The Hawaii State Department of Education (HIDOE) has awarded subgrants under its $49.8 million federal Comprehensive Literacy State Development (CLSD) Grant to supplement literacy efforts with innovative strategies to accelerate student achievement. The Department was awarded the five-year grant in October 2019 to support language and literacy development growth in Hawaii public schools.
Through a highly competitive process HIDOE awarded CLSD subgrants to six complex areas, which will impact 82 schools. Complex area subgrantees will receive up to $1.5 million per year over the next four years. Fifty percent of the total award for each subgrantee must target grades K-5 and the other 50% must target grades 6-12. While the subgrants are organized at the complex area level, schools are charged with designing literacy plans specific to their own school and community.
"This grant will help the Department develop a system to support educators as they expand their capacity to fully implement evidence-based literacy using proven instructional strategies to advance student growth," Superintendent Dr. Christina Kishimoto said. "We will be working alongside Hawaii P-20 Partnerships for Education to ensure that we reach children from birth through 12th grade, with an emphasis on learners vulnerable to academic challenges."
The CLSD Grant has five objectives: enhance literacy outcomes for the most disadvantaged students from birth to grade 12; implement evidence-based literacy practices; ensure subgrantees develop evidence-based literacy plans; enhance data-driven decision-making; and engage families in supporting their childʻs literacy development.
The subgrant awardees are:
Campbell-Kapolei Complex Area
The Campbell-Kapolei complex area will design and implement a multi-faceted approach to literacy by providing a professional learning series for teachers and developing data tools and processes to inform instruction. In addition, Campbell-Kapolei will create a family resource hub to provide learning activities and literacy resources for families in the community.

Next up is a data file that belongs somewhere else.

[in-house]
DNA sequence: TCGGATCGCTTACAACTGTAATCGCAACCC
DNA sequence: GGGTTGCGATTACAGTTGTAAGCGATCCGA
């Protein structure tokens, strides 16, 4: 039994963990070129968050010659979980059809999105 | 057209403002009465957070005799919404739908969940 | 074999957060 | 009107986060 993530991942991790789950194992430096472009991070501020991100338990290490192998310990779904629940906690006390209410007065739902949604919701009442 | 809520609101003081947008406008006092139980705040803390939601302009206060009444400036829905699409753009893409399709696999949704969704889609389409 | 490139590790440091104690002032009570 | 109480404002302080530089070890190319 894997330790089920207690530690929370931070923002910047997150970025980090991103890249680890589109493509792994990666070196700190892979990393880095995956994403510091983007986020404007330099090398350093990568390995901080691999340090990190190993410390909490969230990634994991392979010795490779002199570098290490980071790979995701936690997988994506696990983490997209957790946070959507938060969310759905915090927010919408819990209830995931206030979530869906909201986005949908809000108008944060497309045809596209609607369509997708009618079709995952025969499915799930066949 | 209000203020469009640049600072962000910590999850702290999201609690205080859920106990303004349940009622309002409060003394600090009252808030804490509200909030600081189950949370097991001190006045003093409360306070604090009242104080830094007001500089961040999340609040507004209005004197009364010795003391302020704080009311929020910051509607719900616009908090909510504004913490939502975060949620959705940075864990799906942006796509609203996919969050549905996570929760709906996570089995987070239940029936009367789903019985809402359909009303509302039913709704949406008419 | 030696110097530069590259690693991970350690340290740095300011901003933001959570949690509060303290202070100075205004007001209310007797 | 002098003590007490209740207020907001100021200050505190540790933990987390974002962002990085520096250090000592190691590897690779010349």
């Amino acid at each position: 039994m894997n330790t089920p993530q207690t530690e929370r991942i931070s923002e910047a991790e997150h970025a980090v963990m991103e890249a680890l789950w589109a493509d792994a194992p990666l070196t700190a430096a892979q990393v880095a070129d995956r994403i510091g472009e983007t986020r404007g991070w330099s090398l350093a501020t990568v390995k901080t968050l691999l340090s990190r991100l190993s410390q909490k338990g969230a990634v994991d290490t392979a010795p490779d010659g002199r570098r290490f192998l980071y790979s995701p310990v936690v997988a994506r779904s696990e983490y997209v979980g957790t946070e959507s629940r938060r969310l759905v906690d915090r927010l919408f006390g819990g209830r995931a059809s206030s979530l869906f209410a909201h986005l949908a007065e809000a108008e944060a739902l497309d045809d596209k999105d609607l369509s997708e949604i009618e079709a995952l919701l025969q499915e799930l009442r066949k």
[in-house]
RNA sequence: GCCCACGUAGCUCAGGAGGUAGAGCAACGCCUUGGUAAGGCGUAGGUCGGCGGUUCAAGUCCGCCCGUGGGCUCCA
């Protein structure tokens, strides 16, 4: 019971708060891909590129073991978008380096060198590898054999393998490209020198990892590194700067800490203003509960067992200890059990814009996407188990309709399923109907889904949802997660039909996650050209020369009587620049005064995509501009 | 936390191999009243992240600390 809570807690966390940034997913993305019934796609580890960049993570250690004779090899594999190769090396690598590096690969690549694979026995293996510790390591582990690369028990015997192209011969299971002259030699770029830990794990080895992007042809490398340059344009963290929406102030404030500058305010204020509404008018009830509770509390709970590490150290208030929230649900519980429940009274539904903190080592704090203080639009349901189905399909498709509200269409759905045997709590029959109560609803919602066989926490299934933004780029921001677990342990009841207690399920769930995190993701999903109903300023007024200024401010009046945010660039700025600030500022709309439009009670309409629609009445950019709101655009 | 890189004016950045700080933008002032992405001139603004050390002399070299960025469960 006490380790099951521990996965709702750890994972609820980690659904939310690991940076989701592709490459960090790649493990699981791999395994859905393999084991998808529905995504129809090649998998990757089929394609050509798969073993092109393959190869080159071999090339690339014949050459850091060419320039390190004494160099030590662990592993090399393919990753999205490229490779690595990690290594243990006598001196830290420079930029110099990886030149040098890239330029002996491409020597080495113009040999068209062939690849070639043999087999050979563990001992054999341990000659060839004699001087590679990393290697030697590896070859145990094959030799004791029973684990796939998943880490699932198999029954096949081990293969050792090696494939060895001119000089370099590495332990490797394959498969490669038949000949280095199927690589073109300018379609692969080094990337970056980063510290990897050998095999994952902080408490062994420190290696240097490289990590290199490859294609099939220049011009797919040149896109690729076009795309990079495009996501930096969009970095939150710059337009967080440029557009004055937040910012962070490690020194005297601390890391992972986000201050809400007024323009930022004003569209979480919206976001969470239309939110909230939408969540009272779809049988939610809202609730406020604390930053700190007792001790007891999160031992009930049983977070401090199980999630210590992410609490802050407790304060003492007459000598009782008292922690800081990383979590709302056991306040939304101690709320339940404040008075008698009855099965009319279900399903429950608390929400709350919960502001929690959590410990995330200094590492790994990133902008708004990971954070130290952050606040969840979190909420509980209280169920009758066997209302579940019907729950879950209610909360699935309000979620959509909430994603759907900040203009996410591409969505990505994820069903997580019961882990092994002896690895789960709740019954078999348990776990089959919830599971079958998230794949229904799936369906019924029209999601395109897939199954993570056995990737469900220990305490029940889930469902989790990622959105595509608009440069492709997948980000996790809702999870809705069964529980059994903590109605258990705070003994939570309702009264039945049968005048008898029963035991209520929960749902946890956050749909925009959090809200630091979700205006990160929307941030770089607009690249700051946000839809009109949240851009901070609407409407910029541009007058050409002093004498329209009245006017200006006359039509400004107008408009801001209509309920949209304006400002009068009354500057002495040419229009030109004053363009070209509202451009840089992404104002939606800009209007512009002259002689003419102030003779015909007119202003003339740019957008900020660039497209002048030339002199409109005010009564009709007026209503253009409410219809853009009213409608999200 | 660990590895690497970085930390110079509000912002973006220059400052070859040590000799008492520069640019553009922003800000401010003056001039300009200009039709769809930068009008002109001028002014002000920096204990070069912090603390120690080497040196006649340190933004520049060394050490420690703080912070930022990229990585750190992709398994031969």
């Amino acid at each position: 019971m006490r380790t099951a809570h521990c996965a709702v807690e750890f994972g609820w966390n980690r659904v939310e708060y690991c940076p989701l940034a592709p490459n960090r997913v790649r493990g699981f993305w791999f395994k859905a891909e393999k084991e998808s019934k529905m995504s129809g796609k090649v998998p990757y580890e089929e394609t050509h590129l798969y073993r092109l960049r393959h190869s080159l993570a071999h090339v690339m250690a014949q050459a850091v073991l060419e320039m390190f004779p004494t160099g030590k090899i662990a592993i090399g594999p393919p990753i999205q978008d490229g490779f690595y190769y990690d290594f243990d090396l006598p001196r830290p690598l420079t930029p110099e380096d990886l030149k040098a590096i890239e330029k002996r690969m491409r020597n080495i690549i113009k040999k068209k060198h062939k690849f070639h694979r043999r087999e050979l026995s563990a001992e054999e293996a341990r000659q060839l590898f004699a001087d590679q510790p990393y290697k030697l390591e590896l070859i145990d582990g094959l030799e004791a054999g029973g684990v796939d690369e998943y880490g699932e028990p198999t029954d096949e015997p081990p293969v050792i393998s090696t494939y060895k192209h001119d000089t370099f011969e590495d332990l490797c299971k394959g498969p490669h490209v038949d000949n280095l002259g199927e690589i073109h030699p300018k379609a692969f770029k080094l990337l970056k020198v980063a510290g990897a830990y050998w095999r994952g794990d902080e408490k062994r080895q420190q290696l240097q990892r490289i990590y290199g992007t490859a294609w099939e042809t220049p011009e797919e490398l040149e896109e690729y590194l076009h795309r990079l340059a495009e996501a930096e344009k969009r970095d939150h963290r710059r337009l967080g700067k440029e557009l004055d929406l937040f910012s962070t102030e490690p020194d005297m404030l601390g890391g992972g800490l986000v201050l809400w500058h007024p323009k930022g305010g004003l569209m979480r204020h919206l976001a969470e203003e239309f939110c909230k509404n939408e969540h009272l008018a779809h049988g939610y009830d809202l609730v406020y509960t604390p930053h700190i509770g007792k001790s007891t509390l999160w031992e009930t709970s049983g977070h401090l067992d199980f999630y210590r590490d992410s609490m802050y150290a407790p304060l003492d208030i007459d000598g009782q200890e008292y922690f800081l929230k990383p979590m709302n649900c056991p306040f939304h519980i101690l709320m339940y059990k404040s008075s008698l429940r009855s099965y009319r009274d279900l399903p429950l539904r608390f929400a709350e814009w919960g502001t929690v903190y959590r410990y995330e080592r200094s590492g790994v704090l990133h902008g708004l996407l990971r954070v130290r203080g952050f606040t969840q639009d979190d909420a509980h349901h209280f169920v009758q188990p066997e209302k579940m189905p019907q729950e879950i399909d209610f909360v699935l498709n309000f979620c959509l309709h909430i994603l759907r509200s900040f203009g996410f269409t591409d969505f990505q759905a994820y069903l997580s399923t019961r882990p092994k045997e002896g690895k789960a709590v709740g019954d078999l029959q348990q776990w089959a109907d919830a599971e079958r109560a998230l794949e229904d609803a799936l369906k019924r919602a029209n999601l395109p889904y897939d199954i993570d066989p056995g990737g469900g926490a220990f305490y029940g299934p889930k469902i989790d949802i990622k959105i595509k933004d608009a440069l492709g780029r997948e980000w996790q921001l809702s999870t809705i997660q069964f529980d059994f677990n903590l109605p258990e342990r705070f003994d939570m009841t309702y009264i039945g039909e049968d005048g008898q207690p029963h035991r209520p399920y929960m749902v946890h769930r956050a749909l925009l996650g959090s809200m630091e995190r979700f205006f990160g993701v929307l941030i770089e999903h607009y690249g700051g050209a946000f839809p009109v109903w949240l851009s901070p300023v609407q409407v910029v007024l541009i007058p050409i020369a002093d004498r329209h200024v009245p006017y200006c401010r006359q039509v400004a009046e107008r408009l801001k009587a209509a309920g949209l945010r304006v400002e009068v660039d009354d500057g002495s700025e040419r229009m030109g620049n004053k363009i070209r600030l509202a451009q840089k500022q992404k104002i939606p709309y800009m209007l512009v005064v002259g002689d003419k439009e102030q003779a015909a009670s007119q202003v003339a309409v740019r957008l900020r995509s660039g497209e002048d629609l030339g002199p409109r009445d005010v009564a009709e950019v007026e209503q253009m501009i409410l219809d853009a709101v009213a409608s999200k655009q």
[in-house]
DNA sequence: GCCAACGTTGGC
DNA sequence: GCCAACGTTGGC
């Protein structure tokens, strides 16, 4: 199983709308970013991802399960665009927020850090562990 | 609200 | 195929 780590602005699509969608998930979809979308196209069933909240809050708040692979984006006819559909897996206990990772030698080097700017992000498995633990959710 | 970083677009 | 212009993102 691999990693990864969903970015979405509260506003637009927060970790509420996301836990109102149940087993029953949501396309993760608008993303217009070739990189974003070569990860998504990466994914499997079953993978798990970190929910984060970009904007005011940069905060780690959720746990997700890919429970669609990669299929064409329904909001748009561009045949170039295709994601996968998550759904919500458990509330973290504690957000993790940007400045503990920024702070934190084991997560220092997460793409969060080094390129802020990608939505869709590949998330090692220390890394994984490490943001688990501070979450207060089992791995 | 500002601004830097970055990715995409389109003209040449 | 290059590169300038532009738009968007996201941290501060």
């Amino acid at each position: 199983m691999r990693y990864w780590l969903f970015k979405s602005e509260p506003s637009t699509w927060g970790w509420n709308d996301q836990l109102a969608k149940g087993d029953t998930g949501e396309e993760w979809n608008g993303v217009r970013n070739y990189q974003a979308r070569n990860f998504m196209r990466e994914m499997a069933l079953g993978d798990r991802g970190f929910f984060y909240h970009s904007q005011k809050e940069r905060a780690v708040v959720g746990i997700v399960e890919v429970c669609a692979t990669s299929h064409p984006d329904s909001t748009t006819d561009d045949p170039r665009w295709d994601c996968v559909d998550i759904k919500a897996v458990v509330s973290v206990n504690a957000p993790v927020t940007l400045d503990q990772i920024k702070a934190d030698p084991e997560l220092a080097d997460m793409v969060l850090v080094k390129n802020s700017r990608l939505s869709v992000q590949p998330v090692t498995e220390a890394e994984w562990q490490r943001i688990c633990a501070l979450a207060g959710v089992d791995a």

Farrington-Kaiser-Kalani Complex Area
To meet the literacy needs of all students, the Farrington-Kaiser-Kalani Complex Area will incorporate the principles of Universal Design for Learning, which will guide students as experts in their own learning. Farrington-Kaiser-Kalani will also use the grant to provide teacher training focused on strengthening reading and writing instruction, particularly in grades K-2, for all 21 schools participating in the project.
Honokaa-Kealakehe-Kohala-Konawaena Complex Area
West Hawaii schools will implement a literacy design that includes integrating literacy instruction in all classrooms, developing a Career Academy Model that uses career pathways to engage students, and designing family literacy plans. Teachers will be provided with training on explicit instructional strategies, which help students to develop specific skills using a highly structured sequence of steps, and will be provided with feedback on their lessons in a timely manner.
Kau-Keaau-Pahoa Complex Area
The Kau-Keaau-Pahoa Complex Area will implement a system of academic and cultural supports that meet the needs of all students through high-engagement classroom practices. Kau-Keaau-Pahoa will also strengthen Nā Hopena A'o (HĀ) in each learning environment to develop strong family relationships and cultural supports.
Leilehua-Mililani-Waialua Complex Area
The Leilehua-Mililani-Waialua Complex Area will implement literacy plans designed by each of the 13 participating schools to address each school's unique areas of growth. Each literacy plan will include essential components of reading instruction and will provide for family and cultural literacy plans.
Pearl City-Waipahu Complex Area
The Pearl City-Waipahu Complex Area will develop a blended (face-to-face and online) learning environment for all students and refine a K-12 Academy Model that uses career pathways to engage students. All teachers in the 17 participating schools will be provided with targeted professional development that will be facilitated through new technology, software, and literary resources.
Six subgrantees will be hiring an experienced literacy coordinator. The first year will involve revising complex and school-level literacy and evaluation plans, training, refining data sources, and developing reporting tools to communicate the link between CLSD Grant efforts and student achievement.